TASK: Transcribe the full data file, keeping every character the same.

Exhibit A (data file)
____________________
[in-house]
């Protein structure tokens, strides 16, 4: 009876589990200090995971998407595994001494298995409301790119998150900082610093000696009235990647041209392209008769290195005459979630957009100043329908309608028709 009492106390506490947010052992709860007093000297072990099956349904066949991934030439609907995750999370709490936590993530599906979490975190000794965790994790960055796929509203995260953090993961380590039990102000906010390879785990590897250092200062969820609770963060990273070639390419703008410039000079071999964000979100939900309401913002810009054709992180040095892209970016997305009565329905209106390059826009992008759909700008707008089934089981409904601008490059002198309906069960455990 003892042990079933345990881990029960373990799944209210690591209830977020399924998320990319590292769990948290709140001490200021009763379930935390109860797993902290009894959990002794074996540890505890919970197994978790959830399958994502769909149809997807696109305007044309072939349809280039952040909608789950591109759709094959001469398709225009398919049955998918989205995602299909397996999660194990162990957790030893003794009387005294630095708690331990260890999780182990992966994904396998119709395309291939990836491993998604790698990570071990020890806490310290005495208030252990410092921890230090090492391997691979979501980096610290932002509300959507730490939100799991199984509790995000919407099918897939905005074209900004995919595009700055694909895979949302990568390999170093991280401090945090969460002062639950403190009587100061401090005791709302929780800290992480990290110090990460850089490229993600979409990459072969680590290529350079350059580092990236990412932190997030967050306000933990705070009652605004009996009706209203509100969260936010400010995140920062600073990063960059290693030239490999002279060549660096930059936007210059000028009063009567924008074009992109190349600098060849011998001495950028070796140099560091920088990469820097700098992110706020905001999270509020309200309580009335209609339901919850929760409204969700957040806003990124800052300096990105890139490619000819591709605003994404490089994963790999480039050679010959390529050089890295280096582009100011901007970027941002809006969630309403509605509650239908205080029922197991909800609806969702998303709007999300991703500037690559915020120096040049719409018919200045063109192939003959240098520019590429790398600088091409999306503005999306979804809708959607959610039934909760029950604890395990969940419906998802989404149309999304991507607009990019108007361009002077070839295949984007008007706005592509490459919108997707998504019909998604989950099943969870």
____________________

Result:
[in-house]
């Protein structure tokens, strides 16, 4: 009876589990200090995971998407595994001494298995409301790119998150900082610093000696009235990647041209392209008769290195005459979630957009100043329908309608028709 009492106390506490947010052992709860007093000297072990099956349904066949991934030439609907995750999370709490936590993530599906979490975190000794965790994790960055796929509203995260953090993961380590039990102000906010390879785990590897250092200062969820609770963060990273070639390419703008410039000079071999964000979100939900309401913002810009054709992180040095892209970016997305009565329905209106390059826009992008759909700008707008089934089981409904601008490059002198309906069960455990 003892042990079933345990881990029960373990799944209210690591209830977020399924998320990319590292769990948290709140001490200021009763379930935390109860797993902290009894959990002794074996540890505890919970197994978790959830399958994502769909149809997807696109305007044309072939349809280039952040909608789950591109759709094959001469398709225009398919049955998918989205995602299909397996999660194990162990957790030893003794009387005294630095708690331990260890999780182990992966994904396998119709395309291939990836491993998604790698990570071990020890806490310290005495208030252990410092921890230090090492391997691979979501980096610290932002509300959507730490939100799991199984509790995000919407099918897939905005074209900004995919595009700055694909895979949302990568390999170093991280401090945090969460002062639950403190009587100061401090005791709302929780800290992480990290110090990460850089490229993600979409990459072969680590290529350079350059580092990236990412932190997030967050306000933990705070009652605004009996009706209203509100969260936010400010995140920062600073990063960059290693030239490999002279060549660096930059936007210059000028009063009567924008074009992109190349600098060849011998001495950028070796140099560091920088990469820097700098992110706020905001999270509020309200309580009335209609339901919850929760409204969700957040806003990124800052300096990105890139490619000819591709605003994404490089994963790999480039050679010959390529050089890295280096582009100011901007970027941002809006969630309403509605509650239908205080029922197991909800609806969702998303709007999300991703500037690559915020120096040049719409018919200045063109192939003959240098520019590429790398600088091409999306503005999306979804809708959607959610039934909760029950604890395990969940419906998802989404149309999304991507607009990019108007361009002077070839295949984007008007706005592509490459919108997707998504019909998604989950099943969870």